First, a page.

You’ve probably heard of the commonly held myth about the chemical that is blamed (or credited) for the cannabis “high”: dopamine. Many media reports over the past few decades explain that THC induces a “flood of dopamine” that causes the pleasurable “high” cherished by recreational cannabis consumers.
Where did the media get this idea from? For more than four decades addiction scientists have embraced the unifying theory — the dopamine theory of addiction — that nearly all addictive substances and activities flood the limbic brain with dopamine.
Here’s how the National Institute on Drug Abuse (NIDA) explains it (emphasis mine):
THC, acting through cannabinoid receptors, also activates the brain’s reward system, which includes regions that govern the response to healthy pleasurable behaviors like sex and eating. Like most other drugs of abuse, THC stimulates neurons in the reward system to release the signaling chemical dopamine at levels higher than typically observed in response to natural stimuli. This flood of dopamine contributes to the pleasurable “high” that recreational marijuana users seek.
Dopamine from Cannabis Debunked
NIDA is not intentionally being deceptive. Through cannabinoid receptors, THC does likely activate the brain’s reward system, but it’s not likely that it does so by “flooding the brain with dopamine.” How do we know this? In contrast to early studies on animal models that support NIDA’s view — a view that to this day is shared by a (shrinking) majority of addiction scientists — the evidence is unsupported by studies on humans.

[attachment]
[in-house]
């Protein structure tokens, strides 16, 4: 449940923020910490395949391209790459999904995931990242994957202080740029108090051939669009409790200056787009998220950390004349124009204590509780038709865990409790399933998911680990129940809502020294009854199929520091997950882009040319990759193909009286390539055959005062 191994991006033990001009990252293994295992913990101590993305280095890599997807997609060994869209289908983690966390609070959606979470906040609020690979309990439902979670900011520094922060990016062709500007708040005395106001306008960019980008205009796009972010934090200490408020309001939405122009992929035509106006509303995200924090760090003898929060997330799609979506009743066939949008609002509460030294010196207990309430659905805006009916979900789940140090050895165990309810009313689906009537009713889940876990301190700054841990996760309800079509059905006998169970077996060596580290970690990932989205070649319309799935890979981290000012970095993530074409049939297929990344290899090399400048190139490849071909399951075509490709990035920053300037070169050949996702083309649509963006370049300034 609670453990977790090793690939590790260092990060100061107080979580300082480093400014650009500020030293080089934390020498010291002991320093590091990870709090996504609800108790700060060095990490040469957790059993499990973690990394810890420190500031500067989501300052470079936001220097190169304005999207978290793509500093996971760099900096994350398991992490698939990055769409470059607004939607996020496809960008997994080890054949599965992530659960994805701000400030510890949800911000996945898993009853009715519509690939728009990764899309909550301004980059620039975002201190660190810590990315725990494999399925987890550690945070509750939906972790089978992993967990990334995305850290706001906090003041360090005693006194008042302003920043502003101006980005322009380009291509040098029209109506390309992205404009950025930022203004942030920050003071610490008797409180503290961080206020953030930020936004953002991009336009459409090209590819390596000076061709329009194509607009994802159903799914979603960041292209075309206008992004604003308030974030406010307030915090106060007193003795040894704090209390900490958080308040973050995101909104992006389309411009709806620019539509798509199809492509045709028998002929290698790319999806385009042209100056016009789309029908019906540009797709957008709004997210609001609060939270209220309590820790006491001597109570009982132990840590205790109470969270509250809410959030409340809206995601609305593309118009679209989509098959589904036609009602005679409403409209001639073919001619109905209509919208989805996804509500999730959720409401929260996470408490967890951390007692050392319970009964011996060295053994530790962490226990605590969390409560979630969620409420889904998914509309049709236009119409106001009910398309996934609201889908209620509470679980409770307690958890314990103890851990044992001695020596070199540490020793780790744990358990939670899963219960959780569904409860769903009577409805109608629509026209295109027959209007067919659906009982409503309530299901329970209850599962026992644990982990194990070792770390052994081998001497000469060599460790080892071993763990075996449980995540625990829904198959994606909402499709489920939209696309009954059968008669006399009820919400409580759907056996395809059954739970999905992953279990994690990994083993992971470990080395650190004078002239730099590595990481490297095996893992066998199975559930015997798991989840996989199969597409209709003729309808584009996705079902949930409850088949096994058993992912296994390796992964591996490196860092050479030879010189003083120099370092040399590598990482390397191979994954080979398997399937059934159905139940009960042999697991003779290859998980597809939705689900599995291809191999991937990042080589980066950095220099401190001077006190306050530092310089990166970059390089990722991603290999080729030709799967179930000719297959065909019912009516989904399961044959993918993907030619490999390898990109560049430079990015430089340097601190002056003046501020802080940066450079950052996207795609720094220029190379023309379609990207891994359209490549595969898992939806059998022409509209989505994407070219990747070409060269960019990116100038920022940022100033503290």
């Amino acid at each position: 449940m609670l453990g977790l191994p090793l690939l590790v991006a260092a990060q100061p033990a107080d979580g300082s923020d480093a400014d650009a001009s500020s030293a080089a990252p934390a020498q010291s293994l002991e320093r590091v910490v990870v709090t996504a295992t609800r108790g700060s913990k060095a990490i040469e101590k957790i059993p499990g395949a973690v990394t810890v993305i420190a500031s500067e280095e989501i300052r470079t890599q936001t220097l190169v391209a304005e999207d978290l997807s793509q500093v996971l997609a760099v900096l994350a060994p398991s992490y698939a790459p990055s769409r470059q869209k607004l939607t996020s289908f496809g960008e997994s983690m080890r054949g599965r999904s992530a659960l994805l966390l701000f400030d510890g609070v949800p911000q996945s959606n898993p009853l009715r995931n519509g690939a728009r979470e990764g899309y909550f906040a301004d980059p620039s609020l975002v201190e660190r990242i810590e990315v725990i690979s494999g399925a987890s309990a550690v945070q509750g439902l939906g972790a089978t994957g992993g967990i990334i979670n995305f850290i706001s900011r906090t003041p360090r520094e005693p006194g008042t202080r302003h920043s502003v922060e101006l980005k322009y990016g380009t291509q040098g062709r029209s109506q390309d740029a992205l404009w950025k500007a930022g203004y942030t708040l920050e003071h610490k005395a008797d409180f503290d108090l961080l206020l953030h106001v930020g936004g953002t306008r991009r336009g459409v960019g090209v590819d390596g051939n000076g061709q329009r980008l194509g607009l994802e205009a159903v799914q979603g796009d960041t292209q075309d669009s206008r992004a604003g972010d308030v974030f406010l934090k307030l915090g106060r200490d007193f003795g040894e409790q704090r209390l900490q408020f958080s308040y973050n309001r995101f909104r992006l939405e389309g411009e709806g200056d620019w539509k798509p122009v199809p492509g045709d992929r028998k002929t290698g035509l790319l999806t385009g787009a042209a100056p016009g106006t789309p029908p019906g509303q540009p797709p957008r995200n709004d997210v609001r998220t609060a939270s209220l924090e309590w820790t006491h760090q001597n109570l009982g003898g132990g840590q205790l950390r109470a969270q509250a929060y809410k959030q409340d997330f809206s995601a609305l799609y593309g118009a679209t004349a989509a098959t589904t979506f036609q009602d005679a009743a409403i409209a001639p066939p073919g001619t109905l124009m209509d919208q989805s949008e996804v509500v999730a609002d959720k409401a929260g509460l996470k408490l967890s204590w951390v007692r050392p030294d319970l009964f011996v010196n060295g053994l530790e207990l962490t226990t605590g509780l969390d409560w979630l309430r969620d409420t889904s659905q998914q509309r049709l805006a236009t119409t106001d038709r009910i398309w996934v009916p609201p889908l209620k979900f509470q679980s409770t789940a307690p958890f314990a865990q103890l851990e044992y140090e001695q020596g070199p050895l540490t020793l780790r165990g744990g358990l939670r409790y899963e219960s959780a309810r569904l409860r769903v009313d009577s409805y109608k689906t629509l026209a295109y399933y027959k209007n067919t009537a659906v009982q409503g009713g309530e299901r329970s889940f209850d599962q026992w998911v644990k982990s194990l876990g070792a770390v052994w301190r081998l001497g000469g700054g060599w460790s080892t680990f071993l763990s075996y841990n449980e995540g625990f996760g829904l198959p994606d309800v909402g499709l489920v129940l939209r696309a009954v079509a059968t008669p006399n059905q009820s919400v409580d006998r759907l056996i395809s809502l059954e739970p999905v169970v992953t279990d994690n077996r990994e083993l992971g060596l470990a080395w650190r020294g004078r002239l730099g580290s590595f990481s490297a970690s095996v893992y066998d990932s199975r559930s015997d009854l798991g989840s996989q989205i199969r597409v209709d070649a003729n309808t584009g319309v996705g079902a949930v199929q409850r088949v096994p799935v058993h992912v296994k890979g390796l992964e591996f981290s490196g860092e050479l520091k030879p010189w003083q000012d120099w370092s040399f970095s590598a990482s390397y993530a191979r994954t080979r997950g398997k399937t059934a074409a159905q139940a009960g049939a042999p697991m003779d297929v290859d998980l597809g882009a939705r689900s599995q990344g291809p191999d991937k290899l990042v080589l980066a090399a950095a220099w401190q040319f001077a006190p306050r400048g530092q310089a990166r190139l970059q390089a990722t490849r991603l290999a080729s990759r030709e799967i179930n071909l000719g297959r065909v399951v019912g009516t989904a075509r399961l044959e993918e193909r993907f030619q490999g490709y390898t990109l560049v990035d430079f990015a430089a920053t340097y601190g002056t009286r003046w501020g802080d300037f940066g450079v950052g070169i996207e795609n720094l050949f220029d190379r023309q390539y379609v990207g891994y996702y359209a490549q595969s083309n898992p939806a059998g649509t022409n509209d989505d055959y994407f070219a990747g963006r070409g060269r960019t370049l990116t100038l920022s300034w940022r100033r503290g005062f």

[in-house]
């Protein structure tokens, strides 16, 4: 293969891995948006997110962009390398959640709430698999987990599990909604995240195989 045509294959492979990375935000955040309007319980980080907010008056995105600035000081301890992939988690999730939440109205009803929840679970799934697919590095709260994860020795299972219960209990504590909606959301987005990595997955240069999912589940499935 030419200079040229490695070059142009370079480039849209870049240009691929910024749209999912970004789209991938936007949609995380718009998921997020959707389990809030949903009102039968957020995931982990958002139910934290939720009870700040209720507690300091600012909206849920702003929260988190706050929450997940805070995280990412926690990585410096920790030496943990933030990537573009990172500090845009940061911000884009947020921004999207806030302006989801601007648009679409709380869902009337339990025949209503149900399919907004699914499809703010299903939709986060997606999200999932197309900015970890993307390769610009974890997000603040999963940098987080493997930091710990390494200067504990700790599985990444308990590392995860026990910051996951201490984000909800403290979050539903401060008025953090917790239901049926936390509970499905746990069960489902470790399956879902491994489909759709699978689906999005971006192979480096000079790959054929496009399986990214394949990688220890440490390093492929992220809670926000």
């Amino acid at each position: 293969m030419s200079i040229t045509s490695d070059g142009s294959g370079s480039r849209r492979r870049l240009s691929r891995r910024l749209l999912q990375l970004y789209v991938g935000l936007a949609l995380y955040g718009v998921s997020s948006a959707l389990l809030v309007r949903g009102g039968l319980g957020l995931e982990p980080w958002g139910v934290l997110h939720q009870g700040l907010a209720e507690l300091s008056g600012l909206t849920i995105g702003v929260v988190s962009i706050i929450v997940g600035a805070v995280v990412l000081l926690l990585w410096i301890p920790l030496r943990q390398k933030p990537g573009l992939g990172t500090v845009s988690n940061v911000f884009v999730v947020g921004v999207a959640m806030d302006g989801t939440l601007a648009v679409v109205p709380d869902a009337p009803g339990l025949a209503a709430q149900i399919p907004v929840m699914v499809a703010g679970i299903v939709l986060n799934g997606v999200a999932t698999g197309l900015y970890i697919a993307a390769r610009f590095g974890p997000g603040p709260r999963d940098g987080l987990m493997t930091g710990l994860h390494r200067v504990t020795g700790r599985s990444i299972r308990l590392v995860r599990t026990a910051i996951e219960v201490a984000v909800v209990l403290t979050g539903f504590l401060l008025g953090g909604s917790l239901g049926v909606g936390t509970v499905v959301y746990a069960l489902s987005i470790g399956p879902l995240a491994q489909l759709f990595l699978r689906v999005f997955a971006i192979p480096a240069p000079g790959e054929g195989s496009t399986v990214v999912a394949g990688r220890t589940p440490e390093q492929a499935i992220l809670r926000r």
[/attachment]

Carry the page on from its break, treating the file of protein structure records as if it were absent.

In fact, numerous human studies suggest that at best, consuming cannabis produces only a modest amount of dopamine, certainly nowhere near the five to ten times amount that’s often quoted. (Notably, the media’s description of dopamine as the brain’s ultimate “pleasure molecule” is not exactly accurate, either.) Nonetheless, while robust evidence suggests stimulants like cocaine and amphetamines do, in fact, trigger a flood of dopamine, the same cannot be said about cannabis.
In 2015, researchers at King’s College London conducted a systematic review of every published study — 25 of them, to be exact — only to find that in humans, there is “little direct evidence to suggest that cannabis use affects acute striatal dopamine release or affects chronic dopamine receptor status in healthy human volunteers.”
f not dopamine, what is responsible for cannabis’s affect on the brain’s pleasure circuitry?
In the early 1990s, the man who first identified (and synthesized) THC, Dr. Raphael Mechoulam, discovered a neurotransmitter called anandamide. Appearing to produce a heightened sense of joy and happiness, anandamide has been called the “bliss molecule.” In fact, the term anandamide comes from the Sanskrit word “ananda,” which means “joy” or “bliss.”